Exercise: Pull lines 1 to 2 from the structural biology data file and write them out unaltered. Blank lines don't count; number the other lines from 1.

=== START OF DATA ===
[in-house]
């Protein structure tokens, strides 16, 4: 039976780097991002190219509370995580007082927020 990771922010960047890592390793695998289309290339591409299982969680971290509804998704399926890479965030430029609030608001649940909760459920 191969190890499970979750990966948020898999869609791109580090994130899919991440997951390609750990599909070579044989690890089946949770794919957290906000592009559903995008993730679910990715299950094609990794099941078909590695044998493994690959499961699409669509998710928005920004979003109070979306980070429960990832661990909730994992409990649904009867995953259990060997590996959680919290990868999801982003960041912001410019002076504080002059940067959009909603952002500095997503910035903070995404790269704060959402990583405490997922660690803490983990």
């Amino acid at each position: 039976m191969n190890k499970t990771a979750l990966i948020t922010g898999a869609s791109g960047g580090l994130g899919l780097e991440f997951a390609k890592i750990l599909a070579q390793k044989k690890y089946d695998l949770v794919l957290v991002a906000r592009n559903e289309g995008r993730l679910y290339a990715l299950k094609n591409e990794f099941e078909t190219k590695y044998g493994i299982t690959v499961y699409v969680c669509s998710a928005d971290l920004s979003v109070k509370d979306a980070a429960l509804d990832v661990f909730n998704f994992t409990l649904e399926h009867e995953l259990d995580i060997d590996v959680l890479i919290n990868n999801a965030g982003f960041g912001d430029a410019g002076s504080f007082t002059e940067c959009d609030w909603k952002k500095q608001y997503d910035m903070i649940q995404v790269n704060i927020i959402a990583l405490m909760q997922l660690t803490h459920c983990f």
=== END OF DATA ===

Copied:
[in-house]
């Protein structure tokens, strides 16, 4: 039976780097991002190219509370995580007082927020 990771922010960047890592390793695998289309290339591409299982969680971290509804998704399926890479965030430029609030608001649940909760459920 191969190890499970979750990966948020898999869609791109580090994130899919991440997951390609750990599909070579044989690890089946949770794919957290906000592009559903995008993730679910990715299950094609990794099941078909590695044998493994690959499961699409669509998710928005920004979003109070979306980070429960990832661990909730994992409990649904009867995953259990060997590996959680919290990868999801982003960041912001410019002076504080002059940067959009909603952002500095997503910035903070995404790269704060959402990583405490997922660690803490983990």